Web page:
In addition to the doublet and 210 kD band, cross-linking of cdS1 yielded products with Mapp of 66, 120, 185, and 235 kD. Mapp of 66 kD and the fact that it contains cdLC1 and actin (Fig 3A⇑) suggest that it is a complex of one actin and one cdLC1. The inhibition of production of 66 kD indicates that cdLC1, like the secondary site on the heavy chain, can only bind to actin at low degrees of saturation of a filament. It has been shown that the N-terminus of skeletal A1 could interact with the C-terminus of actin.6 14 27 28 The present results showed that cardiac LC1, like skeletal, could also interact with actin despite the fact that there is only 30% homology between the 41 N-terminal residues of cardiac and skeletal LC1.12 13 The 120 kD complex contained cdS1, cdLC1, and no actin. Consistent with this identification is the fact that the formation of 120 kD complex is not inhibited at higher ratios of S1:actin. The formation of the 66, 185, and 235 kD complexes was strongly inhibited in fully saturated actin filaments. It follows that the cross-linking of cdLC1 to actin correlates with cross-linking of HC of cdS1 through the secondary site (Fig 3B⇑). Thus 185 kD band contains most likely cdLC1 and one HCS1 cross-linked through the secondary site to one actin, and it is generated from 160 kD peptide by cross-linking of cdLC1 to actin. The 235 kD band contains cdLC1 and one HC cross-linked through the primary site to one actin and through the secondary site to another actin and it is generated from 210 kD adduct by cross-linking of cdLC1 to the second actin. Fig 6⇓, A and B, shows a schematic diagram of cross-linking of cdLC1 to actin at different degrees of saturation.
The present data clearly show that as in skeletal muscle, there is no interaction between cdLC1 and actin under conditions of full saturation. The fact that the 66 kD adduct could not be formed in saturated filaments supports a suggestion that the conformation of S1 is different at different molar ratios. The N-terminus of LC1 can only reach the C-terminus of actin when S1 binds to two actin protomers. Since in muscle fibers actin is in excess, it is likely that interaction of cdLC1 with thin filaments is physiologically important.16
The fact that the pattern of cross-linking is different in saturated and nonsaturated filaments (ie, that 160, 210, and 160 kD adducts could not be formed in saturated filaments) suggests that the conformation of S1 is different at different molar ratios. To quantify this difference, we carried out polarization experiments in myofibrils in which F-actin is naturally aligned along the myofibrillar axis. cdS1 forms the same complex with isolated F-actin and with thin filaments of myofibrils because the pattern of cross-linking was the same in both cases (Fig 4⇑). Polarizations were measured in the individual I-bands. Contribution from the A-bands complicates measurements because the amount of fluorescent light originating from the A-bands is small, giving rise to undefined polarization (the light is a sum of fluorescence emanating from the overlap zone29 and of little or no fluorescence emanating from the rest of the A-band). The results show that as in skeletal muscle, perpendicular polarization is significantly greater for myofibril irrigated with saturating concentration of rhodamine-S1.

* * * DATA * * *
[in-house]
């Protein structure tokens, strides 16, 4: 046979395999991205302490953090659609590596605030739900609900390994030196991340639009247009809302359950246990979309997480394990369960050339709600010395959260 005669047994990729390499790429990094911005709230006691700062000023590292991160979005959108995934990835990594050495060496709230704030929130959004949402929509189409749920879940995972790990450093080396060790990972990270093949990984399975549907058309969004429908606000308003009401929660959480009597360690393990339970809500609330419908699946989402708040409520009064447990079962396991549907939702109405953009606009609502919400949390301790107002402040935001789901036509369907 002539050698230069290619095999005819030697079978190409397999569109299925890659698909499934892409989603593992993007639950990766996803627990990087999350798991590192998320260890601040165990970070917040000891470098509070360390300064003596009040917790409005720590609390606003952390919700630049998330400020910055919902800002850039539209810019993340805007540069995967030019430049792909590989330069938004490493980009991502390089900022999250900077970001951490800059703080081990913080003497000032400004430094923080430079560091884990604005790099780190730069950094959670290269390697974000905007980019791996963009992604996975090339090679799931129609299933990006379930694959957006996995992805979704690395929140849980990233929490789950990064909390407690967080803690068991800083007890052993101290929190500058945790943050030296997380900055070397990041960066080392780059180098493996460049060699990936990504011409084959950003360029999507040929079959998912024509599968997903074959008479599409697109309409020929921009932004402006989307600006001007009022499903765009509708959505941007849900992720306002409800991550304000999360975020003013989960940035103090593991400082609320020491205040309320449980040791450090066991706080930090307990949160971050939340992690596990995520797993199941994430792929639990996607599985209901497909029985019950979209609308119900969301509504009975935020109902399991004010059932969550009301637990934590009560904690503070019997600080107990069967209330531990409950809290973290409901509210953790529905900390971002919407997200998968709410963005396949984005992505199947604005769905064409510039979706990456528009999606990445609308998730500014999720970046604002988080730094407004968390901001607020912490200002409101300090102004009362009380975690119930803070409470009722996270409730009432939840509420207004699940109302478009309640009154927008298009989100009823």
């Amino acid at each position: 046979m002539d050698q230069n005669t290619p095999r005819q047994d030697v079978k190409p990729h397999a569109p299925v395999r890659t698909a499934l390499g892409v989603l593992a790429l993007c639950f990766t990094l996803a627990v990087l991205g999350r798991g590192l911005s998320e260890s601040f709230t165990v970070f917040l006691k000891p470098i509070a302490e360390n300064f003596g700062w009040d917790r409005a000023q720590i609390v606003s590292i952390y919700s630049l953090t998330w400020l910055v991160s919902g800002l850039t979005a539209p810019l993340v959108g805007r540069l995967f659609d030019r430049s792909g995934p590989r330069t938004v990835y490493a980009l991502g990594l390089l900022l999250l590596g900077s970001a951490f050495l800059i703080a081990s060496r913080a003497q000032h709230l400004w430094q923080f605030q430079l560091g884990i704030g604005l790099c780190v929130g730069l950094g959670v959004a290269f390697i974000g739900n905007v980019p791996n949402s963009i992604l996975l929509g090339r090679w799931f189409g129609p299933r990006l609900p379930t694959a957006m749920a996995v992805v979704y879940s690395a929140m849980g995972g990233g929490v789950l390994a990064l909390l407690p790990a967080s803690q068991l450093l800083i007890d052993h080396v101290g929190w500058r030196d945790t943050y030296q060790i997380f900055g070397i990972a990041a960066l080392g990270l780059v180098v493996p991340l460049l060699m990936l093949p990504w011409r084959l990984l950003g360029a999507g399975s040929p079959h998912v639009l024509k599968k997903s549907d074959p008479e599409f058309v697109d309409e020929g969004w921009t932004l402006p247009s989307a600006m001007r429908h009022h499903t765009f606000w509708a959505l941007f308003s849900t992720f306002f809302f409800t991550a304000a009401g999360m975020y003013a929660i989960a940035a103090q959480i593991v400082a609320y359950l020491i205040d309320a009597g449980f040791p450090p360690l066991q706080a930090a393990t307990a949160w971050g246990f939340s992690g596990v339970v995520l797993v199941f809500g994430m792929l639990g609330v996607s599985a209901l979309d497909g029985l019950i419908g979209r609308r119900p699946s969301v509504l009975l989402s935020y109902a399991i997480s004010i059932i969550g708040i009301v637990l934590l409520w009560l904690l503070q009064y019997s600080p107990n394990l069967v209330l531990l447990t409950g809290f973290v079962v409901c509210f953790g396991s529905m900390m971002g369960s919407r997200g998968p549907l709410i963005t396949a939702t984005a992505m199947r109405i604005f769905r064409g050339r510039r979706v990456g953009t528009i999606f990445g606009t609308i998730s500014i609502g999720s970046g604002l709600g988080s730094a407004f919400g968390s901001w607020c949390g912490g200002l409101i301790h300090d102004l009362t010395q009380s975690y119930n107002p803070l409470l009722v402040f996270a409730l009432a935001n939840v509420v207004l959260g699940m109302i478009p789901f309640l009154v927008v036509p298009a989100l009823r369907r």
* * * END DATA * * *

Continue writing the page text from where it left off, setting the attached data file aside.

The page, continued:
Selected Abbreviations and Acronyms
|A1/A2||=||alkali (light chain 1/2)|
|cdS1||=||cardiac subfraction 1|
|skS1||=||skeletal subfraction 1|
This study was supported by grant AR40095 from the National Institution of Arthritis and Musculoskeletal and Skin Diseases.
- Received May 22, 1997.
- Accepted August 28, 1997.
- © 1997 American Heart Association, Inc.
Rayment I, Rypniewski W, Schmidt-Base K, Smith R, Tomchik DR, Benning MM, Winkelman DA, Wesenberg G, Holden HM. Three-dimensional structure of myosin subfragment-1: a molecular motor. Science. 1993;261:50-58.
Fisher AJ, Smith CA, Thoden J, Smith R, Sutoh K, Holden HM, Rayment I. Structural studies of myosin:nucleotide complexes: a revised model for the molecular basis of muscle contraction. Biophys J.. 1995;68:19s-28s.
Bonafe N, Chaussepied P. A single myosin head can be cross-linked to the N termini of two adjacent actin monomers. Biophys J.. 1995;68:35s-43s.
Nakayama S, Tanaka H, Yajima E, Maita T. Primary structure of chicken cardiac myosin S-1 heavy chain. J Biochem.. 1994;115:909-926.
Taylor RS, Weeds AG. The magnesium-ion-dependent adenosine triphosphatase of bovine cardiac myosin and its subfragment-1. Biochem J.. 1976;159:301-315.
Siemankowski RF, White HD. Kinetics of the interaction between actin, ADP, and cardiac myosin-S1. J Biol. Chem.. 1984;259:5045-5053.
Lauer B, Van Thiem N, Swynghedauw B. ATPase activity of the cross-linked complex between cardiac myosin subfragment 1 and actin in several models of chronic overloading: a new approach to the biochemistry contractility. Circ Res.. 1989;64:1106-1115.
Lowey S, Waller GS, Trybus KM. Function of skeletal muscle myosin heavy and light chain isoforms by an in vitro motility assay. J Biol Chem.. 1993;268:20414-20418.
Sweeney HL. Function of the N terminus of the myosin essential light chain of vertebrate striated muscle. Biophys J.. 1995;68:112s-119s.
Yamashita H, Sata M, Sugiura S, Monomura S, Serizawa T, Iizuka M. ADP inhibits the sliding velocity of fluorescent actin filaments on cardiac and skeletal myosins. Circ Res.. 1994;74:1027-1033.
Spudich J, Watt S. Regulation of rabbit muscle contraction. J Biol Chem.. 1971;246:4866-4871.
Ando T, Scales D. Skeletal muscle myosin subfragment 1 induces bundle formation by actin filaments. J Biol Chem.. 1985;260:2321-2327.
Yamamoto K, Sekine T. Interaction of alkali light chain 1 with actin: effect of ionic strength on the cross-linking of alkali light chain 1 with actin. J Biochem.. 1983;94:2075-2078.